Lame Installation

While the LAME source code is free, the encoding technology that ready-compiled LAME binaries use is patented. The patents are held by Fraunhofer and administered by Thomson. Patenting raises a theoretical possibility that in some countries a user might need to pay a licence fee to legally encode MP3s. This might vary according to the purpose of the encoding and whether the software being used is licensed.

There is no definitive list of countries where the patents unambiguously hold sway. However they are generally assumed to be enforceable in USA, Canada, the EEC and Japan. This means that in these countries (in theory), software that encodes MP3s must be licensed by the patent holders, and that anyone encoding MP3s with unlicensed encoders may also be infringing patents.

The best advice that can be given is that the user makes their own decision, based on their conscience, the country they are in, and taking into account the following:

·       The patent holders have tended to enforce license fees against commercial rather than free MP3 encoders

·       Thomson themselves have said that no license is needed by individuals creating music libraries of MP3 files for personal use (interpretations vary whether that sanctions using unlicensed encoders, free or otherwise)

·       MP3 patents will expire worldwide between 2010 and 2012

Windows Instructions

New or inexperienced users are recommended to follow the easy steps in the Simple Installation section and skip the "Advanced options for MP3 encoding" section that follows "Simple Installation".    

Simple Installation

 All users

1.      Download an unzipped copy of the required lame_enc.dll

2.      Do not open this file, but save it to your computer. As you will be using this .dll file directly for encoding it is recommended to save it into your installation folder.

A higher bit rate gives you higher quality at the expense of a larger filesize, and vice-versa. A 128 kbps bit rate takes up about 1 MB of space per minute. The "Options" button also gives access to more advanced MP3 encoding options as follows:

1.      Bit Rate Mode (Variable, Average, Constant or use a Preset)

2.      Encoding Speed (with other than constant bit rate encoding)

3.      Channel mode (currently Stereo or Joint Stereo).

Mac Instructions

Downloading and installing

OS 9
Download: LameLib-Carbon-3.91.sit

Download: Lame Library v3.98.2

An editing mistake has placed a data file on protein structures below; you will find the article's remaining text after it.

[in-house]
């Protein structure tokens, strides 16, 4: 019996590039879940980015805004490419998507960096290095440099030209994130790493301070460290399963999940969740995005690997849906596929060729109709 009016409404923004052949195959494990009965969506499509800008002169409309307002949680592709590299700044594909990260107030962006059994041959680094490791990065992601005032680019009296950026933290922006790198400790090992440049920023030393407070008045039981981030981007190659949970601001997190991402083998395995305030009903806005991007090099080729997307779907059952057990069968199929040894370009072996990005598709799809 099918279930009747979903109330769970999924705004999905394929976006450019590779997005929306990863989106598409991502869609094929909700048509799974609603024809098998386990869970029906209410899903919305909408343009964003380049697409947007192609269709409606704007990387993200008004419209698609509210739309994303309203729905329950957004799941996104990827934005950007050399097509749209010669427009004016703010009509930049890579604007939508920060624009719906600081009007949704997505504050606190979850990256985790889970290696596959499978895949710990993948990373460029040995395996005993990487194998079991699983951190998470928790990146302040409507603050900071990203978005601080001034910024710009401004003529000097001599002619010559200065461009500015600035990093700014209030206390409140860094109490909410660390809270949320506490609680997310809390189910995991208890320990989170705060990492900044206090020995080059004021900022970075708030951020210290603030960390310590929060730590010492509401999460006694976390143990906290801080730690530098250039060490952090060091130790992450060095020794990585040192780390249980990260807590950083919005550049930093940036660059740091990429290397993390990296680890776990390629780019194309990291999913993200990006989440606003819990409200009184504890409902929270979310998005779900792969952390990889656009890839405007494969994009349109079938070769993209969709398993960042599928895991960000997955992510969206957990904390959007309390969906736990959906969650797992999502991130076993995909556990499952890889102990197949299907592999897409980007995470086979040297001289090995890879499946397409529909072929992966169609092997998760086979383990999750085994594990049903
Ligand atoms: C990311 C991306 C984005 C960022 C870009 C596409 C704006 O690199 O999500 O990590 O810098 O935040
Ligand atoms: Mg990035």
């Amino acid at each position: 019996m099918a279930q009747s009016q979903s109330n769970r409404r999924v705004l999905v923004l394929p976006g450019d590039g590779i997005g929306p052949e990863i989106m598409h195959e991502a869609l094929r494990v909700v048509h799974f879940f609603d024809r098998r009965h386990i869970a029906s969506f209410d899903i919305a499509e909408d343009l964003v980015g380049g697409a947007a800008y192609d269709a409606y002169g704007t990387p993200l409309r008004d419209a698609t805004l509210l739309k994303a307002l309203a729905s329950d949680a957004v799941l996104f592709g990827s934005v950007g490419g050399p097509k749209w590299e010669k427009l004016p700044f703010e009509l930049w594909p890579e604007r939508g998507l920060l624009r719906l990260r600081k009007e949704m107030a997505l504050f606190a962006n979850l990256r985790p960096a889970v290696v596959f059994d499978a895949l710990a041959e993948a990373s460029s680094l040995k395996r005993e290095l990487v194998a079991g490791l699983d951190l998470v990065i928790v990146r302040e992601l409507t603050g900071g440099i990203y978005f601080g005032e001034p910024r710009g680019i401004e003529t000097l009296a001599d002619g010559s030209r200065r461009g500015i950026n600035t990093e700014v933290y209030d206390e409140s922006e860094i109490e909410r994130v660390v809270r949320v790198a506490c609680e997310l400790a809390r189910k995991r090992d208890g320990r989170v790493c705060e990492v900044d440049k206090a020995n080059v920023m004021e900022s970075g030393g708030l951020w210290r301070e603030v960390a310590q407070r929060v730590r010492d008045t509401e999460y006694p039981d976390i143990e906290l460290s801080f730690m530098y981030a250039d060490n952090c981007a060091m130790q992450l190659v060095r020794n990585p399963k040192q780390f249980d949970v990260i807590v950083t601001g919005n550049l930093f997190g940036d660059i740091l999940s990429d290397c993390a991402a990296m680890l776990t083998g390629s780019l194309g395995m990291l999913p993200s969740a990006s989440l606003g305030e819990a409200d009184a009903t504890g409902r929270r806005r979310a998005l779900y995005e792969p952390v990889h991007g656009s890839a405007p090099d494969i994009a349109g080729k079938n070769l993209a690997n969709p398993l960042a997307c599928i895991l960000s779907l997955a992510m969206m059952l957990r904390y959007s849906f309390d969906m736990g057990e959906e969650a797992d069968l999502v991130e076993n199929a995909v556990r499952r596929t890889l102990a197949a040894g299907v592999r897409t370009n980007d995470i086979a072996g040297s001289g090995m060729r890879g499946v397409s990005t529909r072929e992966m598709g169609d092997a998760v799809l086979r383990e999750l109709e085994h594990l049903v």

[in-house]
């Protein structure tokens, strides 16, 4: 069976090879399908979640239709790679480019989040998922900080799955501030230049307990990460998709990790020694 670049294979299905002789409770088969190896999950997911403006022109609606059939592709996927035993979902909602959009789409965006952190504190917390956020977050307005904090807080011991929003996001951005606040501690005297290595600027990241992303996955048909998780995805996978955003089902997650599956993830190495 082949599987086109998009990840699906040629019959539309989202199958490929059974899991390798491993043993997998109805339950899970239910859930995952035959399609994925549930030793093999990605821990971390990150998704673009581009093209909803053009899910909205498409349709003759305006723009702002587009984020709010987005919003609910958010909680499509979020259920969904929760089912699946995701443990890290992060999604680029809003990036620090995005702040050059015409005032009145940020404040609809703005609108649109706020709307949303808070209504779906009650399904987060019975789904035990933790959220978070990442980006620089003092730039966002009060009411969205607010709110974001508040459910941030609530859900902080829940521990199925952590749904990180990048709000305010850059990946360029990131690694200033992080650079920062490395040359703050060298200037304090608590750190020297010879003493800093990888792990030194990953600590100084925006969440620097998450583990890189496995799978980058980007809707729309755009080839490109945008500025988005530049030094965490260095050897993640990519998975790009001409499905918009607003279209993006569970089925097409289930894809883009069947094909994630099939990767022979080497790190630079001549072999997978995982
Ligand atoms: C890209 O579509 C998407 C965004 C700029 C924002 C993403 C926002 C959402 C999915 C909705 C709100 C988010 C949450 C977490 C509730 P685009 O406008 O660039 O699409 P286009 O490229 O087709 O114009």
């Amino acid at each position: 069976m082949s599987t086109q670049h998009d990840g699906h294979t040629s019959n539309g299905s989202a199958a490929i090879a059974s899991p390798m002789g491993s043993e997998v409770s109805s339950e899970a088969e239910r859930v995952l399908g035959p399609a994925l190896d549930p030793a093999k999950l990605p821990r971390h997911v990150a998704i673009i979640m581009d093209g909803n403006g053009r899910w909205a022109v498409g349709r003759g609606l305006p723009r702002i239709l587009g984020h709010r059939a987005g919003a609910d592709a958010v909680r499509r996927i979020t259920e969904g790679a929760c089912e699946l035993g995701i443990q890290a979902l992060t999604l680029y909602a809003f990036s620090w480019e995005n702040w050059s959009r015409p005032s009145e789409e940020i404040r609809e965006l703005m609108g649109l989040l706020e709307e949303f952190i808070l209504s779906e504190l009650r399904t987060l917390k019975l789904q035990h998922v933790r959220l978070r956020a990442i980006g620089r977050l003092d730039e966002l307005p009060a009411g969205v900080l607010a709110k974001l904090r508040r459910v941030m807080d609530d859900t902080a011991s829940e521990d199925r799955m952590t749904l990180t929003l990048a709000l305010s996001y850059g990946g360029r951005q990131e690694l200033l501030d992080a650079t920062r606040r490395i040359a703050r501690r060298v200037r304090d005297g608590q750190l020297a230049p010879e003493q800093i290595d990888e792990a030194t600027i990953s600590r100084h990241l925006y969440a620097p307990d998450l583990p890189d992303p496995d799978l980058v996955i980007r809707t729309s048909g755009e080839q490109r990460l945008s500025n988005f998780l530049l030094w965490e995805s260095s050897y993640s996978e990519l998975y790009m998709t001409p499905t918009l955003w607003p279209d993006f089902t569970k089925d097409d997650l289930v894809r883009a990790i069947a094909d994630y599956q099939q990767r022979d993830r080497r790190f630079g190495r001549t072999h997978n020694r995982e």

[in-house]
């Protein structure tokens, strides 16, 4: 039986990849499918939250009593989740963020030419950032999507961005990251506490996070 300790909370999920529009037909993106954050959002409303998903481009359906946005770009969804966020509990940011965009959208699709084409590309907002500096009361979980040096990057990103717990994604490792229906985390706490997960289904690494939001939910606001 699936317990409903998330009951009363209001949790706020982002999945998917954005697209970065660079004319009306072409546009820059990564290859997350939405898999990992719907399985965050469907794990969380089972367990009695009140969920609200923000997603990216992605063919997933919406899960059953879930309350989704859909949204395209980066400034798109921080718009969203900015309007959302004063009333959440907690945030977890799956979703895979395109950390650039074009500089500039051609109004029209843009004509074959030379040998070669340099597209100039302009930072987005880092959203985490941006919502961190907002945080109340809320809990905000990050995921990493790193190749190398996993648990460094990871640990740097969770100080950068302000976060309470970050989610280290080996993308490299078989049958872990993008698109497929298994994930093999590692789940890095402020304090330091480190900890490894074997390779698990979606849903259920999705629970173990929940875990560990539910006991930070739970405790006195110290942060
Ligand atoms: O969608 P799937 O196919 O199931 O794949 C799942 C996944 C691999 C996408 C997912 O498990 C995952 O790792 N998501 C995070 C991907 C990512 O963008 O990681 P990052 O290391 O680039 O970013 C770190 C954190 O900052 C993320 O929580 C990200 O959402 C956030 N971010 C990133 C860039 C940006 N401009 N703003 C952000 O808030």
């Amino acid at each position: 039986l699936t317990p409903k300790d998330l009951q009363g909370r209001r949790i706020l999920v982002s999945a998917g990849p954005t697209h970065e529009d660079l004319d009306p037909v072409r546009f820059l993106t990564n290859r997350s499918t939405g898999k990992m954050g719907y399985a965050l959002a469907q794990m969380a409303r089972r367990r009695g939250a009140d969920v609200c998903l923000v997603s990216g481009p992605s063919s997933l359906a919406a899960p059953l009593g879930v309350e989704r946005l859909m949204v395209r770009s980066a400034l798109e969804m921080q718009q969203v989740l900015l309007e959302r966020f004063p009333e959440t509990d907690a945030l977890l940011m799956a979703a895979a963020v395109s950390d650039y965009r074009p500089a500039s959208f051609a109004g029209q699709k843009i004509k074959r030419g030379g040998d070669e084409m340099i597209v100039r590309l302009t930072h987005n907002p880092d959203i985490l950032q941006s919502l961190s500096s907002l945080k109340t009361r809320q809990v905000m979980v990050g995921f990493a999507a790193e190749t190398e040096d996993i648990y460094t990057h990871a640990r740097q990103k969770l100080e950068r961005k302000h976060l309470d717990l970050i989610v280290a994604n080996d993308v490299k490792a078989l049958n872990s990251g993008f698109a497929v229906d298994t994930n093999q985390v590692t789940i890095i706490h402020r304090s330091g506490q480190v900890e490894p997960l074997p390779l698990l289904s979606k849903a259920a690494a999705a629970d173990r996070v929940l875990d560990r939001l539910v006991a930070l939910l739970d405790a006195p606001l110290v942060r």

Note: this requires OS X 10.4 or later. For OS X 10.2 or 10.3, download

Universal Binary for Intel Macs and Power PCs
Download: Lame Library v3.98.2

Note: this requires OS X 10.4 or later. For OS X 10.3, download

Next, go to the instructions for LameLib-Carbon-3.91.sit, Lame Library v3.98.2 for Audacity.dmg or


1.      When you have finished downloading, extract the files with Stuffit or similar (this may happen automatically)

2.      Save the file called "LameLib" anywhere on your computer

Extra help with expanding .sit files:

Try Stuffit. It has several ways to expand a compressed file:

·       Double-click the icon of the file. On many systems, StuffIt will launch and expand the file.

·       Using your mouse, click and hold the icon of the file, then drag it over the icon of StuffIt. When StuffIt’s icon darkens, release the mouse button. StuffIt will open and expand the file, and then quit.

·       Double-click StuffIt’s icon, and wait for it to open. From the File menu, select Expand, and in the window that appears, find the file want to expand. StuffIt will then expand the file.

·       With StuffIt open, from the Window menu, select Drag Window. To expand your file, drag it into the Expander window that opens.

Alternative expanders for sit:

·       Springy        

Lame Library v3.98.2

1.      When you have finished downloading, double-click the .dmg to mount it, then go to the Finder (in Safari, "Lame Library v3.98.2 " will be extracted automatically after downloading).

2.      Double-click "Lame Library v3.98.2". This will install the LAME binary "libmp3lame.dylib"

1.      When you have finished downloading, use an expander such as Stuffit or Springy to extract the files

2.      Save the file "libmp3lame.dylib" anywhere on your computer – it’s located at the bottom of the "package" folder at libmp3lame-osx-universal-3.97/package/usr/local/lib

Setting bit rate and other options

A higher bit rate gives you higher quality at the expense of a larger filesize, and vice-versa. A 128 kbps bit rate takes up about 1 MB of space per minute. The "Options" button also gives access to more advanced MP3 encoding options as follows:

1.      Bit Rate Mode (Variable, Average, Constant or use a Preset)

2.      Encoding Speed (with other than constant bit rate encoding)

3.      Channel mode (currently Stereo or Joint Stereo